10 Tricky U.S. War History Questions Most People Never Get Right
Even the greatest history buffs of all time may get stumped.
What country did Adolf Hitler’s nephew serve for in World War II?
Germany would be the obvious answer but his nephew, William Hitler, actually fought alongside his uncle’s arch nemesis—the Allied powers. William, a British native, served in the U.S. Navy for three years as a pharmacist’s mate. Of course, it wasn’t easy for people to trust the relative of an evil Nazi dictator. William was an outcast in England for bearing his surname and scrutinized in Germany due to rising tensions with his uncle. The war broke out in Europe while he and his mother were at a lecture in the United States sharing stories about his heinous uncle, which prevented them from returning overseas. In order to prove his worth once and for all, William enlisted in the U.S. armed forces. And once again, he was denied. But after a sincere letter to the president and a thorough background check, William was finally accepted to help fight for what was right. Don’t miss these 9 famous history moments that never actually happened.
What percentage of Americans supported the British crown during the Revolutionary War?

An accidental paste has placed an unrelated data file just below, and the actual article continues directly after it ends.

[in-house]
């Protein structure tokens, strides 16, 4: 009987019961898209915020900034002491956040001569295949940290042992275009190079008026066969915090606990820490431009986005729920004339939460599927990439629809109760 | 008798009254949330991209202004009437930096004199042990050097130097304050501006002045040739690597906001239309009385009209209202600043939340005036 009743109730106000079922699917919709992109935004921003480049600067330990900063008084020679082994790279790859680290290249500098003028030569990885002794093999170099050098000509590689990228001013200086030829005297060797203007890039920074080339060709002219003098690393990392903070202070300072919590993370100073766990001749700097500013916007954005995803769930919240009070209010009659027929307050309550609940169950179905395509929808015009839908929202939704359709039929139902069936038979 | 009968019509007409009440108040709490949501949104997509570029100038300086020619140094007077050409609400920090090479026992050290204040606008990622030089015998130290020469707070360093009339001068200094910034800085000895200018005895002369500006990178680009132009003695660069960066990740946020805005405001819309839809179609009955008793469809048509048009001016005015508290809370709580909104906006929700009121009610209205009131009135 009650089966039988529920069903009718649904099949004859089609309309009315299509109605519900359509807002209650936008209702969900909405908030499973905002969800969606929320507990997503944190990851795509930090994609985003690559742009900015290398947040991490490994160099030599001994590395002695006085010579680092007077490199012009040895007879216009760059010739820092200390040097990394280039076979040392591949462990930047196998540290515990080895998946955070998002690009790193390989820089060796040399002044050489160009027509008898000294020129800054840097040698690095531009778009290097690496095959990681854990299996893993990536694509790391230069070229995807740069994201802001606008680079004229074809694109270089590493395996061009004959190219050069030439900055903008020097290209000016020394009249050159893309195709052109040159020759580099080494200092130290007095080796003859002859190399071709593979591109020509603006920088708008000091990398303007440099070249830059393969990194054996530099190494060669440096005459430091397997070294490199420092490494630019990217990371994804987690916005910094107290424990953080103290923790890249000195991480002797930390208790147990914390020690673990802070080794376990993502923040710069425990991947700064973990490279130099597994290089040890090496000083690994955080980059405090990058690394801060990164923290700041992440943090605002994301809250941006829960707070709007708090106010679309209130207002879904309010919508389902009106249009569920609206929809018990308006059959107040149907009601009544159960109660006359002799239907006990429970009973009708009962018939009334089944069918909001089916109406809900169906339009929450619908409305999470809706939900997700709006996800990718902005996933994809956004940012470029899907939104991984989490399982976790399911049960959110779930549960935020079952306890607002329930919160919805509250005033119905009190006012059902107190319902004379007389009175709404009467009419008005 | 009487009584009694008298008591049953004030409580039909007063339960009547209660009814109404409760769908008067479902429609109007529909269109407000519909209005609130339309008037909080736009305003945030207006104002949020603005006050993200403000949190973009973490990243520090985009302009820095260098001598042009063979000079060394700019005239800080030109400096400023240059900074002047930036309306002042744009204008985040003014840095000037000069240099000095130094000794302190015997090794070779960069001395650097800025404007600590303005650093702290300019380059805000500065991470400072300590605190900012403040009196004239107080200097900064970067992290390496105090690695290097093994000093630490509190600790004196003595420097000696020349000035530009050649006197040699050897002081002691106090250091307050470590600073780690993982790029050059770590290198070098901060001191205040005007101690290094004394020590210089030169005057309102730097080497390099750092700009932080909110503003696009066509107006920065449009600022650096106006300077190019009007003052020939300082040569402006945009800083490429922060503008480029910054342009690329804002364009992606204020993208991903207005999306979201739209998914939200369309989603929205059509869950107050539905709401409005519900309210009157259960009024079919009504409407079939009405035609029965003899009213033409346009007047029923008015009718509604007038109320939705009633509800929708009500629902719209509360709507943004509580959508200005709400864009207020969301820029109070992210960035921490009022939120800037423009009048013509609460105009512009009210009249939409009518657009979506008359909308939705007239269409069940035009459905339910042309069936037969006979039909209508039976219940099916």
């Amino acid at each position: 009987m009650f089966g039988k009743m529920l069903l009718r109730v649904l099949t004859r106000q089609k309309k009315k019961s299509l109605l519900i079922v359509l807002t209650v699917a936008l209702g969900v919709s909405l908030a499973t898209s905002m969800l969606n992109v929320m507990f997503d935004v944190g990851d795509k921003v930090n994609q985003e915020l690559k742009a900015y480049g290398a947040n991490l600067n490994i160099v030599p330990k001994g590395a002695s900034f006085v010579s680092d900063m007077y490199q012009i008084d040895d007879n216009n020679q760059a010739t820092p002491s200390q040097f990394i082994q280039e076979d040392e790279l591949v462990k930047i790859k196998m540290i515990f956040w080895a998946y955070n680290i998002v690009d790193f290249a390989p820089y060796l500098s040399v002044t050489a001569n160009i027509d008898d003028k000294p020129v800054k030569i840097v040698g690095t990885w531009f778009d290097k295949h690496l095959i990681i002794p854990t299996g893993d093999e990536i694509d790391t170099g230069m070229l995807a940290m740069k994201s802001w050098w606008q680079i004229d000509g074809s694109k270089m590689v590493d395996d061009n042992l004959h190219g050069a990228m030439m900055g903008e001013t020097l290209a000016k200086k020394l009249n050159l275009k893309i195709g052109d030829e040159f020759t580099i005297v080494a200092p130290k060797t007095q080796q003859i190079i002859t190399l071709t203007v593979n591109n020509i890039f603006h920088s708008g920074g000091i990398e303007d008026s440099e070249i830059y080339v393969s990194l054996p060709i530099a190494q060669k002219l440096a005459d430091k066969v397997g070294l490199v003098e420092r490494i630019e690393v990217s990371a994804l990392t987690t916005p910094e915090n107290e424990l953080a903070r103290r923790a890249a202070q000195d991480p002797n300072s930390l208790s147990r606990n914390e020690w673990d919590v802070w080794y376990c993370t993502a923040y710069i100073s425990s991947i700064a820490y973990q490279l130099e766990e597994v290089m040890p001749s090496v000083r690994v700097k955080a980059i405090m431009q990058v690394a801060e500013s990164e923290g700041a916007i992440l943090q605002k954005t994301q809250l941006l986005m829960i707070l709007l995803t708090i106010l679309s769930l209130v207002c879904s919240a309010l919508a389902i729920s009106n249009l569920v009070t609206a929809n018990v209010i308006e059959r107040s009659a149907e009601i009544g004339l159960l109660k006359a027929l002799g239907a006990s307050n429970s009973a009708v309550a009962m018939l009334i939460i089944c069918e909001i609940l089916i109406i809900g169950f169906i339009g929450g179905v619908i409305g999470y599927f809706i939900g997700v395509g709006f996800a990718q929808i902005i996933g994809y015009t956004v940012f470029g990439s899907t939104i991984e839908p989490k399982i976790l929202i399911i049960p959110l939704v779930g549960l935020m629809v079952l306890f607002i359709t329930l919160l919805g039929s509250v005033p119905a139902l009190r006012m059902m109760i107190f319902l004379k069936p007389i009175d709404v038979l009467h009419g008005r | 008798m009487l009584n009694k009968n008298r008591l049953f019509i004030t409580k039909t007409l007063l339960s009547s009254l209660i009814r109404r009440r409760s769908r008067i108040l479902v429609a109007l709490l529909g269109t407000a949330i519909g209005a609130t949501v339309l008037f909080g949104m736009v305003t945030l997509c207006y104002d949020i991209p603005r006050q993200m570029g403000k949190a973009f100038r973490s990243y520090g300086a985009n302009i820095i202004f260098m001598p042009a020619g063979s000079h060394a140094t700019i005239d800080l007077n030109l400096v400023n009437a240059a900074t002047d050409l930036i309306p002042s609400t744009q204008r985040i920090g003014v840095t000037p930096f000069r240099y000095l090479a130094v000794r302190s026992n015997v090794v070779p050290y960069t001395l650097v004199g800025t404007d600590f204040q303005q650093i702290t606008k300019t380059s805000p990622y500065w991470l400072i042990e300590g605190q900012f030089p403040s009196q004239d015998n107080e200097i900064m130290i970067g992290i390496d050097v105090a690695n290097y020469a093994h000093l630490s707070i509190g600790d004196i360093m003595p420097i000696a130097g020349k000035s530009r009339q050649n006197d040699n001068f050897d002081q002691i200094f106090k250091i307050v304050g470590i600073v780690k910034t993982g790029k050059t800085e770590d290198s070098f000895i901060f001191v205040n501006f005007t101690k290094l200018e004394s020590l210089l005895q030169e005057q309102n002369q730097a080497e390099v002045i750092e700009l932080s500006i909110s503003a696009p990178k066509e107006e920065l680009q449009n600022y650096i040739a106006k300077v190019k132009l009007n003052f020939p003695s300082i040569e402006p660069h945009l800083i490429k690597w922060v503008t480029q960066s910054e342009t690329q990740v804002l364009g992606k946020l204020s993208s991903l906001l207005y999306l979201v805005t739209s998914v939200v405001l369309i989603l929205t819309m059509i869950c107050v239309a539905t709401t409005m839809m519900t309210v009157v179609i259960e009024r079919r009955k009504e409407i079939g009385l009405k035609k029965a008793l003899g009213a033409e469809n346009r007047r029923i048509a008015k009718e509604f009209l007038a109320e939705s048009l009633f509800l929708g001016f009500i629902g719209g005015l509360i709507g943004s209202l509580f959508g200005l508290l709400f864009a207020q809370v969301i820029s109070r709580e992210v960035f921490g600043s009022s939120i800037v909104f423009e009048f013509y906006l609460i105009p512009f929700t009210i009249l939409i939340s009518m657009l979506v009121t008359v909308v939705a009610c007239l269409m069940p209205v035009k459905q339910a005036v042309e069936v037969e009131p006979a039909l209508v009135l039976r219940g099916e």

The American Civil War is best known for pitting Americans against Americans, but the Revolutionary War did too. The U.K. National Army Museum estimates that about 20 percent of Americans were loyalists who supported the English crown. In fact, nearly 60,000 colonists and 15,000 black slaves were loyalists, according to Liberty’s Exiles by Harvard history professor, Maya Jasanoff. Check out these messed-up history facts you really wish weren’t true.
What U.S. government building in Washington D.C. was not destroyed by the British during the War of 1812?
The Patent Office was the only U.S. government building that wasn’t burnt to a crisp during the riotous raid that took place when the British troops captured their enemy’s capital. After the American troops burned down the government buildings in Canada, the British thought it was finally time to give the United States a taste of their own medicine. They set fire to the White House, the uncompleted Capitol building, the House of Representatives, the Library of Congress, and countless other federal buildings. Dr. William Thornton, the Superintendent of Patents, was able to salvage the Patent Office because he gave a persuasive lecture to the British about the importance of its preservation. If you got this one right, test your knowledge with 16 more history questions people always get wrong.
What toy did soldiers use as an antenna on the battlefield during the Vietnam War?
It is reported that the soldiers used Slinkies as radio antennas on the Vietnam warfront. Soldiers would clip one end of the Slinky onto a radio and run the other end up a tree to catch a clear signal. Apparently, the lightweight metal coil could receive a frequency of about seven to eight megahertz. The world is not a peaceful place; here’s how you can change that.
What does North Korea call the Korean War?